It doesn’t matter if that lady at the boarding gate had a bad day. Her job is to put that aside for a while and greet the guests, just as all hospitality and service-oriented jobs require. Similarly, it doesn’t matter if my kids threw a tantrum while I was putting their shoes on or if I had a rough night the night before. I try to put a smile on my face and remember that all in all, my life isn’t that bad. And I know there are people at church who are having a much worse time than I am.
I know people get all crazy about the word transparency and this idea that if you’re having a bad day and someone asks you how you are, you should tell them you’re not doing well. I disagree. I can share that with my friends and those closest to me, but when I go to church, I want to serve others. I want to be a bright spot in their morning, because if they had a crazy morning like I did, they need a friendly smile and a “Glad to see ya!”
Because I am glad to see them. My husband is glad to see them. We love the people at our church, and we want to make their day a little better. It’s a natural instinct.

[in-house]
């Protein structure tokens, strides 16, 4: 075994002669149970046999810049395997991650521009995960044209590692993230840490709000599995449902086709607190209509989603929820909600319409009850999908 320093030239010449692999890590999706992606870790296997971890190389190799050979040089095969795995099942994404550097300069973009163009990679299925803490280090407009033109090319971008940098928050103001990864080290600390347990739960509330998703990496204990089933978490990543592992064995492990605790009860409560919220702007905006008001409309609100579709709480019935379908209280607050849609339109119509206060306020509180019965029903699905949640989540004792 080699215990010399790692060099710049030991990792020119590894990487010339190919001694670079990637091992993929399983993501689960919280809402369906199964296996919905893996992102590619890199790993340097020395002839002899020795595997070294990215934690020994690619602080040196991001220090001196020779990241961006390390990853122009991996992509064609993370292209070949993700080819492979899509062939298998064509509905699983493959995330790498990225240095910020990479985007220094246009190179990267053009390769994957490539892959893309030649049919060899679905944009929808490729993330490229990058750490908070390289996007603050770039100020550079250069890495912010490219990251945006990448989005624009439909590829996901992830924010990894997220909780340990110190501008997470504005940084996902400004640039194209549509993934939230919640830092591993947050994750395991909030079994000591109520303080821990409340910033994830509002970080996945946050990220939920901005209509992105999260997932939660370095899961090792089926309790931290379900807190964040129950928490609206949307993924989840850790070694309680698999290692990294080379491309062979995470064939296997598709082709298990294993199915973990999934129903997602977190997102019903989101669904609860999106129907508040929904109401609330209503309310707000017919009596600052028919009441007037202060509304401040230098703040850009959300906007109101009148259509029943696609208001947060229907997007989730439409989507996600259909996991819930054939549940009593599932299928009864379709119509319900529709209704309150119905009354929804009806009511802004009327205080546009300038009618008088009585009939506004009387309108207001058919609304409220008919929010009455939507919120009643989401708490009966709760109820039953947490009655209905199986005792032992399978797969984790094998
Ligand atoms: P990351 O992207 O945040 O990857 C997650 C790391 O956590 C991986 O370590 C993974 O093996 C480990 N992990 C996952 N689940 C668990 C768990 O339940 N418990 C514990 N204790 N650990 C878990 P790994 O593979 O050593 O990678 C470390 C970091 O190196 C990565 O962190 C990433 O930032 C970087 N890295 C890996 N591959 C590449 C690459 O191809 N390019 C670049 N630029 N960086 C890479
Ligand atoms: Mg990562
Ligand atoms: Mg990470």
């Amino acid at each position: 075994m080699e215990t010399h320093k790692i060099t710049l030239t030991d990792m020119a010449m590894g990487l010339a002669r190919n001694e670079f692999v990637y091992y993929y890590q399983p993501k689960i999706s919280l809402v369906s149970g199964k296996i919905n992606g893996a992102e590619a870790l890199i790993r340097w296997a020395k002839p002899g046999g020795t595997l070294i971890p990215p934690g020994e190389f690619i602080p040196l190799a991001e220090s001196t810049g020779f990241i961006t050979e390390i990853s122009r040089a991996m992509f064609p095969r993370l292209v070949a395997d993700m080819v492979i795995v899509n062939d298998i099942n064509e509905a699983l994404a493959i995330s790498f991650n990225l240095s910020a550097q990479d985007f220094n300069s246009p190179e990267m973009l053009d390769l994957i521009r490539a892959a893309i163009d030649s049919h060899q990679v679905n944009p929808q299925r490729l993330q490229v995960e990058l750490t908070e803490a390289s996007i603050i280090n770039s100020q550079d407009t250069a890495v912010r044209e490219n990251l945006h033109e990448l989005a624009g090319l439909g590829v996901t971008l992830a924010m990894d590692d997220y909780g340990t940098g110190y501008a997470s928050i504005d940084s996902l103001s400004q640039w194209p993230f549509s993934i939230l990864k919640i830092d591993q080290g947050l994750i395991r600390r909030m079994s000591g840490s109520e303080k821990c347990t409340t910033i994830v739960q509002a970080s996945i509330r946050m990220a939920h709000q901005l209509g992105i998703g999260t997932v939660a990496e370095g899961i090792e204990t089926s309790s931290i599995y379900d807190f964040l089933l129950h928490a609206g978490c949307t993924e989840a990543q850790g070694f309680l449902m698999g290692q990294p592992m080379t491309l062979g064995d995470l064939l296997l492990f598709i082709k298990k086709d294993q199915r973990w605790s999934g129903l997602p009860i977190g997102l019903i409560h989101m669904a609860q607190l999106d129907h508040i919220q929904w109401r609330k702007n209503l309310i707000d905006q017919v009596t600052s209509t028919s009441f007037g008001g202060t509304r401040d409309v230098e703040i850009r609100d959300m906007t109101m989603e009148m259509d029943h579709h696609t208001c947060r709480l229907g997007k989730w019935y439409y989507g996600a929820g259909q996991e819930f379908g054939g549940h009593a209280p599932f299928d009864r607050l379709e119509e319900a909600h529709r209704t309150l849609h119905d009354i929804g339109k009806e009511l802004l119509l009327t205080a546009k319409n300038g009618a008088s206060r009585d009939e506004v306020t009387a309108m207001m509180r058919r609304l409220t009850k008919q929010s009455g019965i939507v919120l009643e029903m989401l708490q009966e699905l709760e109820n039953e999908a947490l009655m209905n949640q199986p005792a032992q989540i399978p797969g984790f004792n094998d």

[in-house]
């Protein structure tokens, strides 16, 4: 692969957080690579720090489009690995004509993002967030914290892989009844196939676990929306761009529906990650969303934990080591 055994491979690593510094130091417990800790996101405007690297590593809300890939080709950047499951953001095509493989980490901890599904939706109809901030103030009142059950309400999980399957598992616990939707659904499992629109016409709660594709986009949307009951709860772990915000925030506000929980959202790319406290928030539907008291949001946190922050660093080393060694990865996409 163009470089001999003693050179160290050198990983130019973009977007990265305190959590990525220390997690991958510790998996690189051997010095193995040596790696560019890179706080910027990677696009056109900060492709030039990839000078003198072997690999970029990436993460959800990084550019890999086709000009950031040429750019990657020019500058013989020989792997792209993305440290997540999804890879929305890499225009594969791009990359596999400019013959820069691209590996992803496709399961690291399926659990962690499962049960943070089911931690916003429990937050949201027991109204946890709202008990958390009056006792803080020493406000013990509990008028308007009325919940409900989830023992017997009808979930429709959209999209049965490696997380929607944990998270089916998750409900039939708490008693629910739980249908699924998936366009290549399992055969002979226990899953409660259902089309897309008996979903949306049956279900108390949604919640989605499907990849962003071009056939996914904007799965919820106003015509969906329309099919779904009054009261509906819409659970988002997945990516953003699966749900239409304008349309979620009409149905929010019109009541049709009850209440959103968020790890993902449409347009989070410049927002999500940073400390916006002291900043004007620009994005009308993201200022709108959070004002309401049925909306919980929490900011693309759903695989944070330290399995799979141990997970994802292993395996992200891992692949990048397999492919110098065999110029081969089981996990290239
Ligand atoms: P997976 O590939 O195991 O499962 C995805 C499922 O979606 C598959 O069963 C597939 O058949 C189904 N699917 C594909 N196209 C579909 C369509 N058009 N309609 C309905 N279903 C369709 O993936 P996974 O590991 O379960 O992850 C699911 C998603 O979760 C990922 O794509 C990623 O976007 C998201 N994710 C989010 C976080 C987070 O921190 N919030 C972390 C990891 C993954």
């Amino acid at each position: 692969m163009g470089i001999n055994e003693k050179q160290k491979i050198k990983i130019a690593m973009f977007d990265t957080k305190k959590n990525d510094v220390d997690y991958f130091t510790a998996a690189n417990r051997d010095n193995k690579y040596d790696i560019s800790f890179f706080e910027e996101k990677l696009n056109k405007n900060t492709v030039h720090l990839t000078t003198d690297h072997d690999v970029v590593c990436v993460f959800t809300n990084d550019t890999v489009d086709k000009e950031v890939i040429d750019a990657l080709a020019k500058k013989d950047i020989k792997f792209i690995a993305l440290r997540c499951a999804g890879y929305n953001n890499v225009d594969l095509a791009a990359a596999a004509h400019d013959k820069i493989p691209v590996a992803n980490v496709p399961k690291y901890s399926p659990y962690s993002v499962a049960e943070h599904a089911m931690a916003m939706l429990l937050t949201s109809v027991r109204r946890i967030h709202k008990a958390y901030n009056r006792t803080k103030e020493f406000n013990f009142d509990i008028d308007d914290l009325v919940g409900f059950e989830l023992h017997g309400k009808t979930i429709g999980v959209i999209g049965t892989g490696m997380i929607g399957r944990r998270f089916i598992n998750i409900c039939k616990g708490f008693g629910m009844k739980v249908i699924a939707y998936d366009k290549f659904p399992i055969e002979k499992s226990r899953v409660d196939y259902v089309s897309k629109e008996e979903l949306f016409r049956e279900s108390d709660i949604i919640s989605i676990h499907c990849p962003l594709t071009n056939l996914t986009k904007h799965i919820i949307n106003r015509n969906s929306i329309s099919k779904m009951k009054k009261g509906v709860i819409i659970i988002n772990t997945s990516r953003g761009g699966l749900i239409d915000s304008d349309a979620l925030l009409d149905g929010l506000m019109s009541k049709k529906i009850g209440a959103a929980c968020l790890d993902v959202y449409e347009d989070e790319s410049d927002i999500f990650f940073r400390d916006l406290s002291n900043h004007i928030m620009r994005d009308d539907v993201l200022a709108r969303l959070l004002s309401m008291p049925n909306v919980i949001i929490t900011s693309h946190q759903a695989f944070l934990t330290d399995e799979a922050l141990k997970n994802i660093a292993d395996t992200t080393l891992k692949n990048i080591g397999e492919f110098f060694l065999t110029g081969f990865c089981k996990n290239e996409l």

However, the gate lady reminded me of an important lesson. Not only did she stain a little of Delta’s reputation in our eyes, but she caused stress for the flight attendants who did, in fact, diffuse the situation. The other guests witnessed the gate lady’s lack of customer service as well. Ultimately, her nastiness cost Delta money, because her rudeness and failure to follow protocol was bad enough that we were offered a flight voucher as an offer of apology.
How often do we stain the church’s reputation, and ultimately God’s?
When we walk by people at church and don’t smile or say hi, especially those of us in leadership roles, it makes people feel uncomfortable, and they wonder if maybe that person doesn’t like them.
If you have to “turn on” and “turn off” a positive attitude because you’re “working on it,” maybe customer service or hospitality positions aren’t for you. And maybe, just maybe, leadership in the church isn’t either.
The flight attendants were amazing, though. Although they were a bit embarrassed by the gate lady’s harassment, they did everything in their power to smooth it over. This is what made me think about leadership roles in the church and how important it is to be kind and make people feel important.
You don’t know who may have stained Christianity for them before they boarded your plane.
Five months after winning the Florida Christian Writers Conference 2012 Writer of the Year award, Bethany Jett signed contracts with the MacGregor Literary Agency and Regal Publishing. Her debut book, The Cinderella Rule, hit bookstores in April 2013.
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